Game invented by David Parlett ©

Rules written by Howard Fosdick ©

Overview: Need a great card game for three players? Ninety-Nine is a fantastic choice. The game elegantly explores a concept of trick-taking where the idea isn't to win the most tricks, nor to win valuable cards in tricks. Instead your goal is to win the exact number of tricks you predict you can win.

International games expert David Parlett has probably invented a hundred card games. Ninety-Nine is his best. Since its invention around 1970, the game has increasingly popped up in game books.

Players: From two to five can play this game, but it's best known for its playability with three persons. That's the version we'll describe first.

Cards: Remove all cards below the 6 from a standard 52-card deck.

This gives you 36 cards. From high to low they rank: A-K-Q-J-10-9-8-7-6.

Deal: Highest cut of the deck deals first. In subsequent hands, deal and first play passes to the left. Deal 12 cards to each player.

The trump suit for the first hand is always Diamonds. (How to determine the trump suit for subsequent deals will be described later.)

Objective: To predict exactly how many tricks you will win. And then to win that exact number.

Bidding: Each player secretly makes his bid by discarding three cards face-down on the table. Other players can not see these three secret "bid cards."

You specify your bid by the suits of the three bid cards. Specifically:

  • Every Diamond discarded represents 0 tricks bid
  • Every Spade discarded represents 1 trick bid
  • Every Heart discarded represents 2 tricks bid
  • Every Club discarded represents 3 tricks bid

Example: a player discards the 7 of Diamonds, the 6 of Spades, and the 10 of Clubs. His bid is 0 + 1 + 3 = 4 tricks. His goal in the hand is to win exactly four tricks.

Note that only the suit of each discarded bid card matters. Their ranks are entirely irrelevant.

After discarding, each player has 9 cards left. Thus he has 9 tricks to play, from which he must win the exact number of tricks he predicted in his secret bid.

Premium Bids: After everyone discards their secret bid cards, players can express their desire to make a premium bid. If successful in attaining his premium bid, a player scores additional premium bonus points.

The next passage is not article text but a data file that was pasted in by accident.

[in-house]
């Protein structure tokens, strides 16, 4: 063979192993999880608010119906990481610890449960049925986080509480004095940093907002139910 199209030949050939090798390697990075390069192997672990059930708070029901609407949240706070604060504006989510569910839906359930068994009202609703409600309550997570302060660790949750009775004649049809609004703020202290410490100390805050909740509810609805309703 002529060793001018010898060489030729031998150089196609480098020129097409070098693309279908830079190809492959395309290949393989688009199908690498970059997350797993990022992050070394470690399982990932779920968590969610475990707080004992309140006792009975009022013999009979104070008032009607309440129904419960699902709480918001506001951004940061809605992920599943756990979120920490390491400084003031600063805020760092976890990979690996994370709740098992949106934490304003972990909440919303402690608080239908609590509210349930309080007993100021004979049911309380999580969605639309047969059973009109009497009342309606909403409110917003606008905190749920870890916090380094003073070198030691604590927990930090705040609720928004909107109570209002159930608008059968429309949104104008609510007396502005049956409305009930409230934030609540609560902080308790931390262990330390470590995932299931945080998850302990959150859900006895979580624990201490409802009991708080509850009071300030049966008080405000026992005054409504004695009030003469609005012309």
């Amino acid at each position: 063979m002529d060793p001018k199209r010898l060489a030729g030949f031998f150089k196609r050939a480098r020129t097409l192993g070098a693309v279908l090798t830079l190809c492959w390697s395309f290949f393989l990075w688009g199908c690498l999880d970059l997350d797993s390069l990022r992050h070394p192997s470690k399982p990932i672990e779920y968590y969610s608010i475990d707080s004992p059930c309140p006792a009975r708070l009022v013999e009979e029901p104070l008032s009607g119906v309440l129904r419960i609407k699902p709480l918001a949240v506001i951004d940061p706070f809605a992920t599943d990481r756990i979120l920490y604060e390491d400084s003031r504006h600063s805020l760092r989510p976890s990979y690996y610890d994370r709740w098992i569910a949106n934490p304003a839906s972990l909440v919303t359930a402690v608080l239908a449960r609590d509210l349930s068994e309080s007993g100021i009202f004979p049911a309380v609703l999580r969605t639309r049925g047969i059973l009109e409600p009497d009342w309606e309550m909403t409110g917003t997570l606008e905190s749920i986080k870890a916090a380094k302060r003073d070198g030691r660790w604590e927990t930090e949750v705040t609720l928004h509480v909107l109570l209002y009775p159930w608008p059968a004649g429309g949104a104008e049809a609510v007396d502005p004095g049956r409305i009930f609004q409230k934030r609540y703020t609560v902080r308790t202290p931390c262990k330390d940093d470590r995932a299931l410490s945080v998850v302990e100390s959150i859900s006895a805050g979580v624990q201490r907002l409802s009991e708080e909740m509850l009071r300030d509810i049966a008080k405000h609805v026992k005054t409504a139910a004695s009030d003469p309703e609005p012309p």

The two alllowable premiums bids are:

Declare - The player turns his secret bid cards face-up and exposes them to the other players prior to playing the hand.


Reveal - The player turns his secret bid cards face-up and exposes them to the other players. And the player then lays his hand down on the table face-up. Then he plays the entire deal with both his bid cards and his hand exposed.

Only one player in the deal gets to play a premium bid. If more than one player state their desire to do this, a Reveal takes precedence over a Declare. If there is a tie, the player to Dealer's left has top priority, then the other non-Dealer, then the Dealer.

Play: The player to the dealer's left leads any card to the first trick. Others must follow suit if they can. If they're unable to follow suit they may play any card.

The highest trump wins the trick (if any trump is played). Otherwise the highest card of the suit led wins the trick. The trick winner then leads any card to the next trick.

Scoring: Each player scores 1 point per trick won, regardless of whether they made their exact bid.

If a player made his exact bid, he turns over and exposes his face-down "bid cards" to prove it. He then scores a bonus that depends on how many other players made their exact bid as well:

Number Who Made Their Bid:Points for Each Successful Bidder:
 3 players  10
 2 players  20
 1 player  30

For any player who successfully made their exact bid, there is an additional bonus of 30 points for doing so while Declaring, or an additional bonus of 60 points for succeeding while Revealing. Remember, only one player can attempt a Declare or Reveal in a deal.

Winning Game: The player with the highest cumulative score after playing 9 deals (or any multiple thereof) wins Game. Or, play that each game is 100 points and the grand winner is the first to win three games.

Determining Trump: The trump suit for the first deal (hand) played is always Diamonds. For subsequent hands, the trump suit is determined by how many players successfully made their exact bid in the prior deal:

 Number Who Made Their Bid:Trump Suit is:
 3 players  Clubs
 2 players  Hearts
 1 player  Spades
 no one  Diamonds

Ninety-Nine for Four Players: For four playing individually, retain all above rules with these modifications:

  • Use a 52 card deck plus one Joker (53 cards total).
  • Deal 13 cards to each player. Turn up the 53rd card to determine the trump suit. Play without a trump suit if it is a 9 or a Joker. The Joker (if not turned up for trump), assumes the identity of the turn-up trump card for the purposes of trick-play.
  • Discard three cards to determine your secret bid. A bid of three Diamonds represents a bid of 0 or 10. You succeed in making this bid if you win either 0 or 10 tricks in the deal.
  • If all players succeed or all players fail in their bids, all players score 0 points (beyond trick points) for the deal. If one player succeeds in making his exact bid he scores 30 points, if two players succeed each scores 20 points, and if three players succeed each scores 10 points.
  • Play and scoring for Declares and Reveals remain unchanged.


Sources: Mr. Parlett has documented Ninety-Nine in his several card books. He offers many rule variants to the game, and versions for various numbers of participants. The rules here reflect those from his website current at the time of writing.

License: Feel free to print, copy, and distribute these rules, so long as you retain this paragraph. Written by Howard Fosdick © 2023, distributed under Creative Commons License BY-ND.      HOME